At the end of the day, Spain’s market is small and it is dubious that poker is going to expand exactly due to those reasons you have just mentioned. I think any possible expansion of the market will be taking place due to the introduction of slots and more competitive products. One other way would be to start thinking about more comprehensive offers that include more than a single product.
One way to do so could be a greater synergy between brick-and-mortar venues and online operators, and one can hardly avoid thinking of the "EuroVegas" project. First of all: Is it gone for good?
Yes, it is. Even though now there is another project, the so-called "Barcelona World", which theoretically is still going on and should lead to a gambling resort in Tarragona, not far from Barcelona.
But it’s really dubious that this is going to happen, at least in the mid-term. The project needs enormous real estate investments, and this has been one Spain’s most problematic sector during the last years. Financial institutions and banks will be somehow reluctant to put their money in it, so at a great extent it is going to depend on international investors or operators stepping in.
EuroVegas is dead and buried. This project is still alive, but it is not too clear if it is going to be realized for real or not.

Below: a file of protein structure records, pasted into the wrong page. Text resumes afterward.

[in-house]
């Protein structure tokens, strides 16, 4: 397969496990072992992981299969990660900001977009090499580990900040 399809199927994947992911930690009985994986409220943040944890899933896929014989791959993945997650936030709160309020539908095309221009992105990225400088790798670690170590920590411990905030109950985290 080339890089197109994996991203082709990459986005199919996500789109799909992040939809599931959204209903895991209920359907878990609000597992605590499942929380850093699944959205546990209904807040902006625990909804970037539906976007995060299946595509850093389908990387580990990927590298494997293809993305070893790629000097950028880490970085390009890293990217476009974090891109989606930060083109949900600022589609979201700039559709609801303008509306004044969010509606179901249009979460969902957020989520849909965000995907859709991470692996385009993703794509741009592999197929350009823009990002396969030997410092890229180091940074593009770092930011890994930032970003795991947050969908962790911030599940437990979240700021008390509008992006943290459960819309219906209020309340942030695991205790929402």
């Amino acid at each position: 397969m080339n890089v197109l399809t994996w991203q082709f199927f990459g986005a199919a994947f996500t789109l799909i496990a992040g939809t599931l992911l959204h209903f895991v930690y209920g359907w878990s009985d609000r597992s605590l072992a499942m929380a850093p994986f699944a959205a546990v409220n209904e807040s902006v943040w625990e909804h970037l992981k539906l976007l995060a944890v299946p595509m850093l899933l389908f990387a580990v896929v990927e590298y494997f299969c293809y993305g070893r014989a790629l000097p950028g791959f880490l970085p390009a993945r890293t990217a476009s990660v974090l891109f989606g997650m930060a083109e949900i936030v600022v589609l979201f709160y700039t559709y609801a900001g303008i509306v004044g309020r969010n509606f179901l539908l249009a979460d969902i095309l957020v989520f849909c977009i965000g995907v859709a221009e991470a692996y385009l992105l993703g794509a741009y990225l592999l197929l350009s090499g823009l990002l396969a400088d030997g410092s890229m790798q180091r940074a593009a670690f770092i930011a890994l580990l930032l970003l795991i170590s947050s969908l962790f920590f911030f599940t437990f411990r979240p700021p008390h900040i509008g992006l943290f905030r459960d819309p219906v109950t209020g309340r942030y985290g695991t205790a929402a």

Considering what happened with EuroVegas and what is happening to Barcelona World, I wonder how business-friendly is Spain for the gambling industry?
Traditional gambling and brick-and-mortar casinos are struggling. The traditional sector in Spain has been extremely reluctant to start cooperation with online operators, and this translated in a continuous decline in the number of players and weaker revenues. We also have to add that in this sector's taxation is very high.
Plus, we have also to add that the general public often perceives this sector as old fashioned and not too attractive. In the past years, Spain had several interesting developments as the two casino halls opened within Madrid’s city center, but this has not led to an immediate success. Big casinos have tried to launch their own online brands already. Now, we will have to understand whether they are keen to increase investments for developing their online brands or not.
They could try to integrate their products with other more consolidated brands or join forces with new entrants. This might be a good way to expand the offer and gain a better position in the market.
Lead photo courtesy of th04.deviantart.net.